‘The Legend of Chillington Hall’, by Richard Lakin
I know what I saw. And I knew I’d be ridiculed for sharing it. But I’ll tell you what happened that day and you can decide for yourself…
It was a bone numbingly cold November afternoon. We’d had a hard frost and were set for many more. It was only a little after three and the light was fading fast. We’d had Freya for the day and as she was doing all about Henry the Eighth and his wives, I thought I’d take her to a very old house so she could learn how those folks lived.
It turns out I was a bit off with my dates, as Chillington Hall was built much later, but the family had been around these parts for donkey’s years, so it was no matter. Freya loved the Morning Room and the paintings in The Grand Saloon. We were heading home for tea and biscuits and singing that song about Henry the Eighth when something black darted across the driveway. A cat? I slammed on the brakes, panicking I’d hit it. ‘Hold on luv,’ I said. I got out and foolishly I went to have a look.
Beyond the entrance to the lane there was a rustling in the undergrowth, and I froze. My heart pounded. And then I saw it. It slinked along, black as jet, graceful and catlike, but with huge powerful legs and paws. I didn’t move, not even an eyelid. I didn’t dare take a breath. The panther turned to look at me, perhaps just ten yards away. Its stare fixed me. And then it pounced. I’m not ashamed to say I couldn’t even scream. I raised an arm in hopeless defence as the beast launched itself at me, claws extended, and teeth bared. Then something odd happened. There was a howl as if it had been wounded. When I dared to open my eyes, it had gone. I wasn’t going to rustle through bushes for it. I got in the car, locked all the doors and took off. ‘Are you OK, granddad?’ Freya said.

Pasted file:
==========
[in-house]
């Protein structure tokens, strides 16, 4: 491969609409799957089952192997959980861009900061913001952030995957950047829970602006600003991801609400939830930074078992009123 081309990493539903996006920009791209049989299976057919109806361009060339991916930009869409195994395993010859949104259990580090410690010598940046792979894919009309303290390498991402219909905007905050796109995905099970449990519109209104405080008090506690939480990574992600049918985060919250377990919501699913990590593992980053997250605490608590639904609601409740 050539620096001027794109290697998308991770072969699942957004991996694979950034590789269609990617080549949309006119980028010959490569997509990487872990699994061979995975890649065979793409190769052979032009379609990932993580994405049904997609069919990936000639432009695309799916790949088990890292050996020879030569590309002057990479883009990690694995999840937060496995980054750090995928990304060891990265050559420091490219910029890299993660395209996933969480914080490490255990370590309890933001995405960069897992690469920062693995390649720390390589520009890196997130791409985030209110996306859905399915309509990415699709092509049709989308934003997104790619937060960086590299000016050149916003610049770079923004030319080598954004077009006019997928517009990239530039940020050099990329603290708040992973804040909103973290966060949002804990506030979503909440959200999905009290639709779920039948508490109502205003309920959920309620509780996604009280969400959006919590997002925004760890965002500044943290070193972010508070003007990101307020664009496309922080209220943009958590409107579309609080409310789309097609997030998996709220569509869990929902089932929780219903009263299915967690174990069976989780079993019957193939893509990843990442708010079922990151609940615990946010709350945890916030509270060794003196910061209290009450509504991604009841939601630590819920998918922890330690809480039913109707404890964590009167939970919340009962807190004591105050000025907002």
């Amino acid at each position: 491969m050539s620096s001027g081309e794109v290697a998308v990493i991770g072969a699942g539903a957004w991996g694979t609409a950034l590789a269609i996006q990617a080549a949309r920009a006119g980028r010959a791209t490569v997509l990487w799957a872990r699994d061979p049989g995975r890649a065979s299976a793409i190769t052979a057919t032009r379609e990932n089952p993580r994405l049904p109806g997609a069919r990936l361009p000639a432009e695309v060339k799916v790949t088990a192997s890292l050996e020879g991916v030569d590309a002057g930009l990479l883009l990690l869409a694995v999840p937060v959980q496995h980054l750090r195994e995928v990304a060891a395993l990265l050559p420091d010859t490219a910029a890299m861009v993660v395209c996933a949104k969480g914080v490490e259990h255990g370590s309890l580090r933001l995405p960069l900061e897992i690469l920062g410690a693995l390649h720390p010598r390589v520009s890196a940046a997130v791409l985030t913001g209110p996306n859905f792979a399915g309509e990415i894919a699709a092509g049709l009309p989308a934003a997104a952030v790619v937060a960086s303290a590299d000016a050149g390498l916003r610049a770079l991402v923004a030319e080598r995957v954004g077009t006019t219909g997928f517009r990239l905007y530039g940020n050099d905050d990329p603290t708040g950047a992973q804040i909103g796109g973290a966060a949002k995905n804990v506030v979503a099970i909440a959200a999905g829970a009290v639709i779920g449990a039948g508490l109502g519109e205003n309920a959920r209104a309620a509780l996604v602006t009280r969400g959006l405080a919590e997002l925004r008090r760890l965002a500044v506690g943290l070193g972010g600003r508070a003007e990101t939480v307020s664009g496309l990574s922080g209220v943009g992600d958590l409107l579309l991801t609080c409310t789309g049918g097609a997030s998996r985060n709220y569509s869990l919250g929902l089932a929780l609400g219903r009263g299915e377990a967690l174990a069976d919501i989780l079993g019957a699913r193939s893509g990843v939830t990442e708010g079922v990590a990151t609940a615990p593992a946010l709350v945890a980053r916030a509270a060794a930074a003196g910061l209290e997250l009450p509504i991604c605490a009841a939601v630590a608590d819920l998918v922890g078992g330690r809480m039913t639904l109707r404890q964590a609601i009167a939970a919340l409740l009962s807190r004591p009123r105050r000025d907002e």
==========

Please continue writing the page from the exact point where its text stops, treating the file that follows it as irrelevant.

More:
‘Granddad’s just a bit tired.’
Now, I wasn’t going to tell a soul other than Jean, but she got me to speak to Andy who’s three doors down and studying journalism. ‘You’d be doing the kid a favour,’ she said. I thought it’d be a load of nothing, a laugh, and then he went and splashed it all over the evening paper. I KNOW WHAT I SAW was the headline. The article went on to say the black apparition had given me ‘paws for thought.’
Well, I knew what I was in for, but we have a Friday night ritual of a few jars at the Four Crosses. I wasn’t even through the door when it started. The newspaper article was pinned to the dartboard. ‘Here’s the great fearless hunter,’ Bob said. I ordered a round and was told to watch out for ‘sasquatch hiding in the snug’ or ‘Bigfoot in the bogs.’ They were only messing but I wasn’t sorry when they took the newspaper down so they could play darts. I took my pint and sat at the fireside, tuning out from the jokes they were still making.
‘Mind if I take a pew?’ A bearded fella in a duffel coat stood there, smiling.
‘It’s a free country,’ I said, wondering why he wanted to sit at my table when there were other stools free.
‘I shouldn’t worry. You’re not the first to see it.’